I assume if you are reading this, then you are familiar with what Active Directory and Linux are. Although, you may be asking yourself, what would be the benefit of joining a Linux device to Active Directory? The answer: Central ID and user management. Especially for large organizations that use both Windows and Linux devices or servers.

Imagine not having to set up local accounts across all of the Linux servers and devices, instead, you just log in with your active directory domain credentials and authenticate with your AD server. Plus you can easily manage who has access to sudo. Another benefit is that you don’t have to clean up old local accounts when an employee leaves the company.

The following guide will walk you through joining an existing Active Directory domain from your Linux devices such as Fedora, Ubuntu, etc. But first, let’s talk briefly about the packages needed to make this possible. We will be using SSSD and Realmd to make this possible on Linux, it’s surprisingly easy.


The core software package that we need in order to join Linux devices in Active Directory is System Security Services Daemon. This package is called SSSD for short, way easier to say and remember. SSSD is what allows us to communicate with AD, LDP, Kerberos, and other providers. It also handles caching credentials on the client device as well. This way you can log in when network connectivity is not present, assuming you have signed in before and the credentials are cached.

One important thing to note is that SSSD does not create local Linux accounts on the client device, it only caches the credentials.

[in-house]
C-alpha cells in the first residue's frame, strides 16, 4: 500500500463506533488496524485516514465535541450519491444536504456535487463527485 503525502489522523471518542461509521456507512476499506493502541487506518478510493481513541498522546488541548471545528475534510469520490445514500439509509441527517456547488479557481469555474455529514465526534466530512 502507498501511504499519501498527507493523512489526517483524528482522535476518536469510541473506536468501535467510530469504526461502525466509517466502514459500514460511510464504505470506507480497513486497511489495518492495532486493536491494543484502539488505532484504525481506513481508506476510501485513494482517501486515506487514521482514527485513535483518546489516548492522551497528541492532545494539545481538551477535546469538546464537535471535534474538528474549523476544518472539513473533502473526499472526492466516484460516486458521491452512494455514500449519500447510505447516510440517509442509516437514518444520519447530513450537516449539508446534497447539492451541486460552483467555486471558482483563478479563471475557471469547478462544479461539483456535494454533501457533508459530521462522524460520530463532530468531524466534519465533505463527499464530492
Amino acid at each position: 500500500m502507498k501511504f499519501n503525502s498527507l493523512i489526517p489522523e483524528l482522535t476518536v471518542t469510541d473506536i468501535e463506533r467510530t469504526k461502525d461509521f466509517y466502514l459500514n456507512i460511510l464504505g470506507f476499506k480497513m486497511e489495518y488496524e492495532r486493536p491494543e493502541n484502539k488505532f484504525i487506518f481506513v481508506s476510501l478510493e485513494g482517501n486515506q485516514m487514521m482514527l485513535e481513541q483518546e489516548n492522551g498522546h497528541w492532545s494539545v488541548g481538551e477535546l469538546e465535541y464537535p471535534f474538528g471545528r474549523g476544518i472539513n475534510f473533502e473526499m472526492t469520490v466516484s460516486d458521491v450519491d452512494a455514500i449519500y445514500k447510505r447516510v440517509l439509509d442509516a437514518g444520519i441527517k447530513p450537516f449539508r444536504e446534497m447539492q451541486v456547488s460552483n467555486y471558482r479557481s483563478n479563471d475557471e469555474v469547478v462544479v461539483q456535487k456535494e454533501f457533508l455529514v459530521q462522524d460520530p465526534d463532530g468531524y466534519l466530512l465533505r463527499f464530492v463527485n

Configuring SSSD yourself can be time-consuming, a pain, and error-prone. Thankfully, realmd does all of the heavy lifting for us by doing all of the configurations. You can use realmd to not only discover your AD server but to identify additional packages that are needed to make the connection.

Installing SSSD and Realmd

Depending on what Linux distribution your client machine is running, this will be different, so I have included a few different types below. In many cases you can use these instructions for other Linux distributions as well, just use the package manager for that specific distro.

Ubuntu 22.04 LTS

To install SSSD and Realmd, run the following command in the terminal. This will also work for other Ubuntu/Debian variants such as PopOS and Linux Mint.

sudo apt install sssd realmd

Fedora 37, Rocky Linux 9

Use this command to install SSSD and Realmd on Fedora.

sudo dnf install sssd realmd

Set Hostname

Before continuing, make sure you have set a proper hostname and it’s not something like “localhost”. If you don’t set a hostname, the domain join using realmd will fail.

sudo hostnamectl set-hostname newhostname

Discovering the Domain

Now that you have sssd and realmd installed, let’s use realmd to discover our AD domain.

realm discover ad1.cdlabs.net

The output of this command will give us some information about our AD setup and additional packages that are required for the connection to work properly. It looks like we need to install these additional packages: sssd-tools, libnss-sss, libpam-sss, adcli, samba-common-bin.

Ubuntu 22.04 LTS

sudo apt install sssd-tools libnss-sss libpam-sss adcli samba-common-bin

Fedora 37, Rocky Linux 9

sudo dnf install oddjob oddjob-mkhomedir adcli samba-common-tools

Join the Domain